The inspiration for this post about looking back and giving advice to my beginning native plant and wildlife gardener self comes from an article entitled ‘To my 15-year-old self’: Things I Wish I’d Known, written in recognition of the International Day of the Girl.
In the article, well-known women look back and give advice to their 15-year-old selves. An intriguing concept that yields interesting insights into each woman’s personal journey but that also have much broader appeal.
I started thinking about all the various paths I’ve traveled myself – daughter, sister, friend, wife, mother and gardener. So I thought I’d take this opportunity to look back and give my beginning native plant and wildlife gardener self some advice I wish I’d known then. You know what they say, hindsight is 20/20.
You Don’t Need to Know EVERYTHING
When I first began to understand the vital role native plants play in our gardens, I remember feeling a bit overwhelmed. I’d just read Bringing Nature Home by Douglas Tallamy for the first time. No longer was my garden simply a collection of beautiful plants. Suddenly, I understood the choices I made in my garden could allow it to support an array of local wildlife.
Excited to select new plants for my garden, I researched and researched and researched which native plants where right for my garden. But I didn’t buy anything. It was a classic case of paralysis by analysis. I needed to give myself permission to just start this journey, even if I found out later I could have made a better choice.
You’re Going To Make Mistakes
Like some new native plant enthusiasts, I thought just because a plant is native to my region, it would survive anywhere in my garden. I learned the hard way that simply isn’t true. I’ve planted, transplanted, nursed back to health and even killed some native plants. And that’s OK, I learned a lot along the way.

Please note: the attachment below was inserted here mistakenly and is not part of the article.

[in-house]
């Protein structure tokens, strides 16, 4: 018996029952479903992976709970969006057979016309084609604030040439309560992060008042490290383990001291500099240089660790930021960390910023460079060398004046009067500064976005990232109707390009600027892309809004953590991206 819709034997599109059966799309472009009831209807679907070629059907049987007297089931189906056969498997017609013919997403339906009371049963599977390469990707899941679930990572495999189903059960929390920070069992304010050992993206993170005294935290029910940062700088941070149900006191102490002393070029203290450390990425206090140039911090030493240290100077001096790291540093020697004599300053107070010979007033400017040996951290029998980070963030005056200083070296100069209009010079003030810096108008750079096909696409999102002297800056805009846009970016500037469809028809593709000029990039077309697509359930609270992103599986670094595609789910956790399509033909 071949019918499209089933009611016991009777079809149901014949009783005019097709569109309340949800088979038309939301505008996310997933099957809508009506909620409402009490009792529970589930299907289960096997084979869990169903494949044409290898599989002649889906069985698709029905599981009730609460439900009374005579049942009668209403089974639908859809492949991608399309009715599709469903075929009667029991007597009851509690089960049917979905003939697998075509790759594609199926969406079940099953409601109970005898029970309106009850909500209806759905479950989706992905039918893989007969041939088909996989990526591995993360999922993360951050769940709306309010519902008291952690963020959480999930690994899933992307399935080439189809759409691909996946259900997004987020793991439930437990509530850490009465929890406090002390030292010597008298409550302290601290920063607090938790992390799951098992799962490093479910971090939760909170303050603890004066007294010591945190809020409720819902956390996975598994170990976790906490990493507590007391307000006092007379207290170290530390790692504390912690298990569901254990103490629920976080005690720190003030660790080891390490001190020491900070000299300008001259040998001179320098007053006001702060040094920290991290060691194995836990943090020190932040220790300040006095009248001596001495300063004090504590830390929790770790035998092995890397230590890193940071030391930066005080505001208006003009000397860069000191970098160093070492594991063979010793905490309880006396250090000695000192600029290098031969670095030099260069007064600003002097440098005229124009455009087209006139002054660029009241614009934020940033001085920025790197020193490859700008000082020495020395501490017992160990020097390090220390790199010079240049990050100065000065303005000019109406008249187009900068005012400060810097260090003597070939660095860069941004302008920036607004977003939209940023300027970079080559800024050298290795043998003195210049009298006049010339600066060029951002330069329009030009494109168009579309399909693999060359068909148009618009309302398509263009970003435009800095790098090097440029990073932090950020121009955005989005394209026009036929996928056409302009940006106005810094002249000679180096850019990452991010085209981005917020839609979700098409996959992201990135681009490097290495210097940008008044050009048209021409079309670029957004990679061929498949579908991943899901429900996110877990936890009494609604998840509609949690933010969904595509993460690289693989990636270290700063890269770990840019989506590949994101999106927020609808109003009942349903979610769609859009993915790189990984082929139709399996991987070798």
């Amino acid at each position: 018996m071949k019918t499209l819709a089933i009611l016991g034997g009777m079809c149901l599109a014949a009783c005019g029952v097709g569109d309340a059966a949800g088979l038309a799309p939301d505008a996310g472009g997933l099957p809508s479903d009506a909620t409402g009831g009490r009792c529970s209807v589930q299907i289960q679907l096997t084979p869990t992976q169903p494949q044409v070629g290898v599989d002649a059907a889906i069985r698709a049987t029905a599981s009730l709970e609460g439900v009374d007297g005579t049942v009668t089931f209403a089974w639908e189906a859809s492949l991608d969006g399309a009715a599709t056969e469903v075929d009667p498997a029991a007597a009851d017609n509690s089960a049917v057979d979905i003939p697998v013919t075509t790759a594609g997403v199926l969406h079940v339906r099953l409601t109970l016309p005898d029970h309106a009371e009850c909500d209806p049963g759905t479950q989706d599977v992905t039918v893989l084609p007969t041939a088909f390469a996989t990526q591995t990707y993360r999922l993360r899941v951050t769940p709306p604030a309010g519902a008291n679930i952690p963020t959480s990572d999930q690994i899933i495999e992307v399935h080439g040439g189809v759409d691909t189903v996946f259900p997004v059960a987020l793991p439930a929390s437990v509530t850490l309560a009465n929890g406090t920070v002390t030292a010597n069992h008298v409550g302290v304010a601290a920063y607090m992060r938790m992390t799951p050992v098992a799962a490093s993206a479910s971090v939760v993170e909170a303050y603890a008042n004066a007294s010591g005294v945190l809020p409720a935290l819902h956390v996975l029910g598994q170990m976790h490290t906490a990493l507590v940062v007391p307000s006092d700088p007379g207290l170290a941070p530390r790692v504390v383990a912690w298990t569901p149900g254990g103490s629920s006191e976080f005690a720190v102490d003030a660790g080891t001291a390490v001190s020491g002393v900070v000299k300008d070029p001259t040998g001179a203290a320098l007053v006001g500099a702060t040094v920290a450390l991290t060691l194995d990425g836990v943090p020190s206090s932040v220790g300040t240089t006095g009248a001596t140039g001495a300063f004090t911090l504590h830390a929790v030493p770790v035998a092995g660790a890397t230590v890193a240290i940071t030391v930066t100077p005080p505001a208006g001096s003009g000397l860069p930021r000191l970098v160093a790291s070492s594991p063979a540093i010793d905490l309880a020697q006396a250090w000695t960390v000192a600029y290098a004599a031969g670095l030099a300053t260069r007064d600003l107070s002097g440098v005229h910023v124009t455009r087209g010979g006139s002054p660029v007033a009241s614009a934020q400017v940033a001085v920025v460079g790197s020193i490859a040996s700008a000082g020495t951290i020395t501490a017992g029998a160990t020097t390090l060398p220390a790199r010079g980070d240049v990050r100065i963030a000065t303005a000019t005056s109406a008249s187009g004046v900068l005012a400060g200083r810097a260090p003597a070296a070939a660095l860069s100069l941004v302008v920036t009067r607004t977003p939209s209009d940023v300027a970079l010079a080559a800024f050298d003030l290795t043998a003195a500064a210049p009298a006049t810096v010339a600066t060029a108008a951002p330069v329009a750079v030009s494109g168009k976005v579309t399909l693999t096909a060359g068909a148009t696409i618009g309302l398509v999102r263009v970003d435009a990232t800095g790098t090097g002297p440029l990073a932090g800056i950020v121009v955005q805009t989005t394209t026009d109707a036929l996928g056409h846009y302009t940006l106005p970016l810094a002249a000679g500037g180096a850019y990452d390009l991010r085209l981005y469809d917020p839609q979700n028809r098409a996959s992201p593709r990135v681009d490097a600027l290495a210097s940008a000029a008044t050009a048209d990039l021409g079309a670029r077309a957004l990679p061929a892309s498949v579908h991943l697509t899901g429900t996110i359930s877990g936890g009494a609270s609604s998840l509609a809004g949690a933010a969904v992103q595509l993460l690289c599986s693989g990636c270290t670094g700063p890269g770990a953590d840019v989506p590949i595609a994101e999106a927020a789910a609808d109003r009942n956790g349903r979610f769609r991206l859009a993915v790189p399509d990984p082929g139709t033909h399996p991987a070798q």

Native plants are still plants, and right plant right place still applies. There are native plants that are naturally adapted for every site condition in your garden but you still have to plant them in the right spot.
It Doesn’t Have To Be All Or Nothing
When I first started gardening with native plants, I thought that to ‘do it right’, I’d need to get rid of all the non-natives in my garden.
But now I view native plant enthusiasts on a continuum and realize there are lots of different kinds of native plant gardeners. Some only garden with plants indigenous to a very specific eco-region. Others, like me, have a broader definition of what a native plant is.
Both approaches are valid and have a place at the native plant table. You need to find the balance of native and non-native plants that works for you and your garden and then start gardening for wildlife.
Be Persistent…If You Plant It, They Will Come
Remember when I said I think it’s acceptable to kill few plants here and there, well, that sentiment comes from my experiences with butterfly weed (Asclepias tuberosa). For years, butterfly weed was like an annual in my garden.
Yes, it’s hardy to my region, yes, I’d buy plants from reputable local garden centers and yes, I’d site them properly. But no, they did not survive the winter.
I was determined to have a patch of butterfly weed in my garden so I just kept trying. This spring, one of the plants finally survived the winter. And I was rewarded with monarch butterfly caterpillars crawling all over my milkweed and then lots of monarch butterflies in my garden.
Persistence, along with optimism, a sense of humor and a healthy dash of humility, are vitally important for every gardener.
It really is cliché but every journey begins with one step. Commit to doing one thing right now that will make your garden more wildlife-friendly.
Plant a shrub or tree with berries for the birds, or a native evergreen for winter cover.
Embrace the bugs in your garden, stop using chemicals and instead practice IPM, start a compost pile, plant a larval host plant for butterflies in your region, or simply be more thoughtful about your fall garden clean up routines.
There are so many simple steps you can take to begin the journey so just start.
What advice would you give to your beginning-native -plant-wildlife-gardener self?
© 2012, Debbie Roberts. All rights reserved. This article is the property of Native Plants and Wildlife Gardens. If you are reading this at another site, please report that to us